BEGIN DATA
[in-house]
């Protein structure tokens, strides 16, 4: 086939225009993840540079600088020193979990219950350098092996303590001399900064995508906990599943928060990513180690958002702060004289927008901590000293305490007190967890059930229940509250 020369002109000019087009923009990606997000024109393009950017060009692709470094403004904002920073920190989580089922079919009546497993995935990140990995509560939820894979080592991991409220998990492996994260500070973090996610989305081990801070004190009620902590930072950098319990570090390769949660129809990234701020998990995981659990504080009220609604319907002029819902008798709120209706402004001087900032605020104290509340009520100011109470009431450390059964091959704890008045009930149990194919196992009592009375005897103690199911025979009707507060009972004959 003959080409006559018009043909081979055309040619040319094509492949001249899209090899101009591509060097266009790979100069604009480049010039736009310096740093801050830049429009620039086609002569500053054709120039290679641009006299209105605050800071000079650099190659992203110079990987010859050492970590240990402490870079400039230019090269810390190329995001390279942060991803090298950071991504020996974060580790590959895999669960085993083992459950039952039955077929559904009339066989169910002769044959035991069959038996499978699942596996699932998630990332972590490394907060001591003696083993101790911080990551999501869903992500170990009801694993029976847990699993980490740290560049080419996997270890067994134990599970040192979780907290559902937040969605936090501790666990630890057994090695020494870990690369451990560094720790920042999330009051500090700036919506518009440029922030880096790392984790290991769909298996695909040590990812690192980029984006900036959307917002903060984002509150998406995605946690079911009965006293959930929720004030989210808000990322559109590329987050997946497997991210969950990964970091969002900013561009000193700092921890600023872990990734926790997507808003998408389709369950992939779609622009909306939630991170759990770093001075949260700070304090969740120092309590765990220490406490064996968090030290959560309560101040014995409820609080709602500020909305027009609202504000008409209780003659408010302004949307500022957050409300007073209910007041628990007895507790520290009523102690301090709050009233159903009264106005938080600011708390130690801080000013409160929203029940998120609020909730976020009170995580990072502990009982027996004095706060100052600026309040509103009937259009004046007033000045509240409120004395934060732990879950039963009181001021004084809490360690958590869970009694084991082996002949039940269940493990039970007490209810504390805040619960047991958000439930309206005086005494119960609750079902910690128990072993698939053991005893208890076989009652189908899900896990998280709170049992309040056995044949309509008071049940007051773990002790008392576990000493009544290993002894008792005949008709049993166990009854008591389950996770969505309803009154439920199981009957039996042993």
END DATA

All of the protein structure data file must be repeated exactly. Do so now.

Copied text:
[in-house]
């Protein structure tokens, strides 16, 4: 086939225009993840540079600088020193979990219950350098092996303590001399900064995508906990599943928060990513180690958002702060004289927008901590000293305490007190967890059930229940509250 020369002109000019087009923009990606997000024109393009950017060009692709470094403004904002920073920190989580089922079919009546497993995935990140990995509560939820894979080592991991409220998990492996994260500070973090996610989305081990801070004190009620902590930072950098319990570090390769949660129809990234701020998990995981659990504080009220609604319907002029819902008798709120209706402004001087900032605020104290509340009520100011109470009431450390059964091959704890008045009930149990194919196992009592009375005897103690199911025979009707507060009972004959 003959080409006559018009043909081979055309040619040319094509492949001249899209090899101009591509060097266009790979100069604009480049010039736009310096740093801050830049429009620039086609002569500053054709120039290679641009006299209105605050800071000079650099190659992203110079990987010859050492970590240990402490870079400039230019090269810390190329995001390279942060991803090298950071991504020996974060580790590959895999669960085993083992459950039952039955077929559904009339066989169910002769044959035991069959038996499978699942596996699932998630990332972590490394907060001591003696083993101790911080990551999501869903992500170990009801694993029976847990699993980490740290560049080419996997270890067994134990599970040192979780907290559902937040969605936090501790666990630890057994090695020494870990690369451990560094720790920042999330009051500090700036919506518009440029922030880096790392984790290991769909298996695909040590990812690192980029984006900036959307917002903060984002509150998406995605946690079911009965006293959930929720004030989210808000990322559109590329987050997946497997991210969950990964970091969002900013561009000193700092921890600023872990990734926790997507808003998408389709369950992939779609622009909306939630991170759990770093001075949260700070304090969740120092309590765990220490406490064996968090030290959560309560101040014995409820609080709602500020909305027009609202504000008409209780003659408010302004949307500022957050409300007073209910007041628990007895507790520290009523102690301090709050009233159903009264106005938080600011708390130690801080000013409160929203029940998120609020909730976020009170995580990072502990009982027996004095706060100052600026309040509103009937259009004046007033000045509240409120004395934060732990879950039963009181001021004084809490360690958590869970009694084991082996002949039940269940493990039970007490209810504390805040619960047991958000439930309206005086005494119960609750079902910690128990072993698939053991005893208890076989009652189908899900896990998280709170049992309040056995044949309509008071049940007051773990002790008392576990000493009544290993002894008792005949008709049993166990009854008591389950996770969505309803009154439920199981009957039996042993």